8. The speed of light

By applying modern astronomical knowledge to the creation account, we can infer that in the beginning light from the centre of what is now a galaxy of stars – the Milky Way – reached the earth almost instantaneously. Within hours the revolving earth was illuminated on one side and cast into shadow on the other, hemispheres of night and day. However, as measured by the current speed of light, the centre of the Milky Way is almost 25,000 light years away. If Genesis is true, the speed of light must have been much faster at Creation than now.

The speed of light (‘c’) is one of the fundamentals of physics. Until recently it was assumed to be invariable, but the possibility that it might have been faster in the past, albeit only in the very distant past, is now a point of discussion in the scientific community. Since its speed must be a function of the energy field through which it passes, we should not suppose that its present speed is just arbitrarily the value it is, or that is has always been that value.

Light has its canonical speed of approximately 300,000 km per second only when it passes through a vacuum. When photons pass through a medium, such as air or glass, they are absorbed and re-emitted by the intervening atoms, so that they slow down. Light consequently travels at a speed dictated by the medium it travels through. Since the vacuum is a sea of energy, not, as popularly conceived, empty space, possibly this may be what imparts energy to photons: the vacuum literally mediates the transmission of light. Photons continually recharge their energy by interacting with virtual particles in the vacuum, much as particles draw their mass from the vacuum. Thus, if the vacuum were emptied of its energy, the result would not be that light would travel at infinite speed but that it could not travel at all. Conversely, if the energy of the vacuum were higher, c would be higher. Because of the relation e = mc2, mass would then be lower. In the past c may have been millions of times higher and mass trillions of times lower. This may sound absurd, but gravity acts on the total energy of an object, not just its atomic mass. Gravity has the same force whatever the value of c.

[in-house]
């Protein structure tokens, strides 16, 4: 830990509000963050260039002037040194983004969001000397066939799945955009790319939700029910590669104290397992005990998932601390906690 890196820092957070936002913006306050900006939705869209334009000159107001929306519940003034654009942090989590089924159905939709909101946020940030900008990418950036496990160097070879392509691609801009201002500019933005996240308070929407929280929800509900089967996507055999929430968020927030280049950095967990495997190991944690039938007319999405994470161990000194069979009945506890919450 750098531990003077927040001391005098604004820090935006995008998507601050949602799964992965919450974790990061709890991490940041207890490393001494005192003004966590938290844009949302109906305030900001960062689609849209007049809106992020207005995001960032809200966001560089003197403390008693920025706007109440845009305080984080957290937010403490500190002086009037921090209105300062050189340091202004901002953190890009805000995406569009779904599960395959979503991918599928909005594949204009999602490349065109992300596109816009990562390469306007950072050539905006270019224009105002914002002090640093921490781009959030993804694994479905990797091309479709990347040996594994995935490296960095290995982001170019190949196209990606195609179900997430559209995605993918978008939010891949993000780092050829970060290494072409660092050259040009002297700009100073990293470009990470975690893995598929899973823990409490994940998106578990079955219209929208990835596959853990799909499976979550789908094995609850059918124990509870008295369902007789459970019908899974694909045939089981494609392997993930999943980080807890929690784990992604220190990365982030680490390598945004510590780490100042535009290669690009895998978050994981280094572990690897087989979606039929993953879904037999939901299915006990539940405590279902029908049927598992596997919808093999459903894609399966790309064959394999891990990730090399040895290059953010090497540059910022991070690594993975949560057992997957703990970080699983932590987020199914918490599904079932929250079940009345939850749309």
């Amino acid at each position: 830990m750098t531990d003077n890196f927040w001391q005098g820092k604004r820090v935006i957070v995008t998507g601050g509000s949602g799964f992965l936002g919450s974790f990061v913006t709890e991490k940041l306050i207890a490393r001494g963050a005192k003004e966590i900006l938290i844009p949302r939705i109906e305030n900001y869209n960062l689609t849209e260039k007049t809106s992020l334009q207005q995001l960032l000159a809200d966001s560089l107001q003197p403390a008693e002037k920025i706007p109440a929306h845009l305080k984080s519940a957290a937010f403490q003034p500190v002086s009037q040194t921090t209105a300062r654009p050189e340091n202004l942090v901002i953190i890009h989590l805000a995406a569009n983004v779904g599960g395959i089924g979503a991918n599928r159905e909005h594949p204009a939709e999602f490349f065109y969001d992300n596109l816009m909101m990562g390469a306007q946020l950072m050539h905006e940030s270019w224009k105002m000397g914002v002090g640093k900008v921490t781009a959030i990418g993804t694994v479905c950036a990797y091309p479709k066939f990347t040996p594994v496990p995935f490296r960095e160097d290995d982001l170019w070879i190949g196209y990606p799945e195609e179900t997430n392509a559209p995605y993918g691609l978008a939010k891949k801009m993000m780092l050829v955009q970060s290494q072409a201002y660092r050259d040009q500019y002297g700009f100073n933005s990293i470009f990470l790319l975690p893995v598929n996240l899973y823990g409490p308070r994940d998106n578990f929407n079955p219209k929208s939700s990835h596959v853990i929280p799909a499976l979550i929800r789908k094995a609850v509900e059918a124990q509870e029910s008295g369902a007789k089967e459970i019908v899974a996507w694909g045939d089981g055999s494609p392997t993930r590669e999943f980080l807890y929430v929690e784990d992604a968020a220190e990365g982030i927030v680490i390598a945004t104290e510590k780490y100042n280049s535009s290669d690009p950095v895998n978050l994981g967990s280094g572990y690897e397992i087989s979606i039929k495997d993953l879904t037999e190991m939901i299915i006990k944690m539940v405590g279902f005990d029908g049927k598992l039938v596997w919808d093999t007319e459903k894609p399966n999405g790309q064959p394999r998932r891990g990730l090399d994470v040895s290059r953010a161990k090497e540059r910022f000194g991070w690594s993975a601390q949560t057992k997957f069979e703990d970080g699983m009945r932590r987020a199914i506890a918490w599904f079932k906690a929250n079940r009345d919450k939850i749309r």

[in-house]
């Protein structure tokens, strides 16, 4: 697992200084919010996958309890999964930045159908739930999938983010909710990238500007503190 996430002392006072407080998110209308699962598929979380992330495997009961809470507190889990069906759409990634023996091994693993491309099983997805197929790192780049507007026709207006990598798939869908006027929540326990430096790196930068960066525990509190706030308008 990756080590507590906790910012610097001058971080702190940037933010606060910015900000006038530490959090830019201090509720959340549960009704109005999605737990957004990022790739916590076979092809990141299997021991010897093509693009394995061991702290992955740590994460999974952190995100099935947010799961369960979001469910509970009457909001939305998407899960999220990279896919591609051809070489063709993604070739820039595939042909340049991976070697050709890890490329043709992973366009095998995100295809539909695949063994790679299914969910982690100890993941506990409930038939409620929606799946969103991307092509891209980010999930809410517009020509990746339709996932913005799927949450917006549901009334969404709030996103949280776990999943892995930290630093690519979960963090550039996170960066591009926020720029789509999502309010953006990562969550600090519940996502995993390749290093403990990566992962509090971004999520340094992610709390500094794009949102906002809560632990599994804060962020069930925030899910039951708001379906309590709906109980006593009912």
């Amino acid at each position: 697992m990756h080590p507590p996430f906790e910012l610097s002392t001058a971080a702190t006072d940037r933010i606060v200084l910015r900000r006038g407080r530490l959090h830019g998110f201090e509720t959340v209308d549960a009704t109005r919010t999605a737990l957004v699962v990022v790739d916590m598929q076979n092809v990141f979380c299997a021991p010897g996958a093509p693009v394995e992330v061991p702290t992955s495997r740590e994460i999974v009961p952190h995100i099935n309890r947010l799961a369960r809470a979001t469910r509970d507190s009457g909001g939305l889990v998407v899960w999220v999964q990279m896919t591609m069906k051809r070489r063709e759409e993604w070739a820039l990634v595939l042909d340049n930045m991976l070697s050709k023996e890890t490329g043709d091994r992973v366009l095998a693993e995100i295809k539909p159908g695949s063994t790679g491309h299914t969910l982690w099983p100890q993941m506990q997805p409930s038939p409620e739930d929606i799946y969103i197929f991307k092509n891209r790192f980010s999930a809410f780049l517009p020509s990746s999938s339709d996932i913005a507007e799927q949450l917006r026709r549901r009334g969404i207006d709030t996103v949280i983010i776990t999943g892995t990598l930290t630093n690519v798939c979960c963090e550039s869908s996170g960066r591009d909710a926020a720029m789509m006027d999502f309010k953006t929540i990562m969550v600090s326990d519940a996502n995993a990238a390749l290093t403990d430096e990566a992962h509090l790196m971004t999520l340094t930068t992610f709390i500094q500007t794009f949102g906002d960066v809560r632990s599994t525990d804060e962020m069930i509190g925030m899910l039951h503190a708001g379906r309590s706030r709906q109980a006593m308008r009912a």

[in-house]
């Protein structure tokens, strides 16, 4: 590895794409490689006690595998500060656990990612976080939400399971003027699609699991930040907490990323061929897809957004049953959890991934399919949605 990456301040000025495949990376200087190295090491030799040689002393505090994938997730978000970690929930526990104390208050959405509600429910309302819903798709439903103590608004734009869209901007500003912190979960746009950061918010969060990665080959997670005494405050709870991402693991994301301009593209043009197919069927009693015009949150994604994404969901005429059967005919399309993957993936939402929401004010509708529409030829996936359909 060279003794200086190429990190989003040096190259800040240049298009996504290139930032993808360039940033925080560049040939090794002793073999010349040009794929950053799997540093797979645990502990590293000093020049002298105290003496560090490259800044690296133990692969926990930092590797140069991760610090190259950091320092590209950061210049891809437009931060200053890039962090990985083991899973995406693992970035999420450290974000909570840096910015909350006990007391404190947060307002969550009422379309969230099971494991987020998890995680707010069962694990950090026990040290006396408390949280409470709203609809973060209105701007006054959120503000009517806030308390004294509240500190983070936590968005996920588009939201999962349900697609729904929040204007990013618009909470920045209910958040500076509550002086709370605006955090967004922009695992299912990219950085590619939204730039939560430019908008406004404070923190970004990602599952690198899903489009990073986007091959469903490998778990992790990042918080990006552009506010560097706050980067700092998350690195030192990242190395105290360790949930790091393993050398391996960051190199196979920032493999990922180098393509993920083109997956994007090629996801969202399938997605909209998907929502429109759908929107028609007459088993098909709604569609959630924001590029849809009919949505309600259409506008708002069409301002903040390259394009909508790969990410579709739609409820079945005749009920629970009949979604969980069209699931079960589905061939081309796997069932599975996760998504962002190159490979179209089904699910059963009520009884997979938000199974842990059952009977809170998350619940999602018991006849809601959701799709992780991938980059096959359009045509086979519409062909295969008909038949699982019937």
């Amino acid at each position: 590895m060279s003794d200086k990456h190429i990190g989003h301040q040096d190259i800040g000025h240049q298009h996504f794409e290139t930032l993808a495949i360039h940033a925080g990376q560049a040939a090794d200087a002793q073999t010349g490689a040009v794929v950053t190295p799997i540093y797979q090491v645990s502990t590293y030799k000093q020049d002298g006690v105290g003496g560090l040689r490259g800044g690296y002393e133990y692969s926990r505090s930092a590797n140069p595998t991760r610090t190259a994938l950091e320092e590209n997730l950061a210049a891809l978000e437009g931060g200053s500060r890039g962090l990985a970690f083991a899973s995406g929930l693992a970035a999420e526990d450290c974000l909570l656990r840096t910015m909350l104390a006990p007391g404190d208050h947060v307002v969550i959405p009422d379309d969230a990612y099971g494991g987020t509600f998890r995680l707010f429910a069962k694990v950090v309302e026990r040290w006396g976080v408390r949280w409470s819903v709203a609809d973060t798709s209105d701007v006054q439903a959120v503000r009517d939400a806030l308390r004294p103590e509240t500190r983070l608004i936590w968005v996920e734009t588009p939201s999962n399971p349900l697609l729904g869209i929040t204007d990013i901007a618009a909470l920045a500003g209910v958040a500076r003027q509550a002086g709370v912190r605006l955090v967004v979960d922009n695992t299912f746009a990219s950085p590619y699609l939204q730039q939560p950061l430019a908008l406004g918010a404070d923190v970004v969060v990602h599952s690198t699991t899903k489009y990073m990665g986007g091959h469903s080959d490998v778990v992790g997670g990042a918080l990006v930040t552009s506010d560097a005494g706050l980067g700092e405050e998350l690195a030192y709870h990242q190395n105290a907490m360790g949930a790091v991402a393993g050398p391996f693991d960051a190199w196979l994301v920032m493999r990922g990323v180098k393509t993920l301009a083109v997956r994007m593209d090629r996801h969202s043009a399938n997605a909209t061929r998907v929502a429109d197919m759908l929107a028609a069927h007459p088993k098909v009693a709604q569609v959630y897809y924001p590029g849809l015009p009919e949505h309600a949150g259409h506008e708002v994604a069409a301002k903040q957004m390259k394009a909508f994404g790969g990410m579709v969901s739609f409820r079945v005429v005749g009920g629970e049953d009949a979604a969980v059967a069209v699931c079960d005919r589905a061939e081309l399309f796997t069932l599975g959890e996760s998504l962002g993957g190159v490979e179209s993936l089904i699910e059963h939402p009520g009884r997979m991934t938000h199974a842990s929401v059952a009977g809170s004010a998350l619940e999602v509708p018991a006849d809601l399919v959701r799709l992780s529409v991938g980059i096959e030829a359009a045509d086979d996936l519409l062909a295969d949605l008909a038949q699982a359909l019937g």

Among the first to make the case that the speed of light has fallen over time was the Australian creationist Barry Setterfield, in 1987. On the basis of measurements taken with increasing accuracy since the 19th century, he argued that c had been falling during the last two hundred years (and by extrapolation, previously) at a decreasing rate, bottoming out in the 1980s. Numerous people have questioned the interpretation (recently Jellison & Bridgman 2007).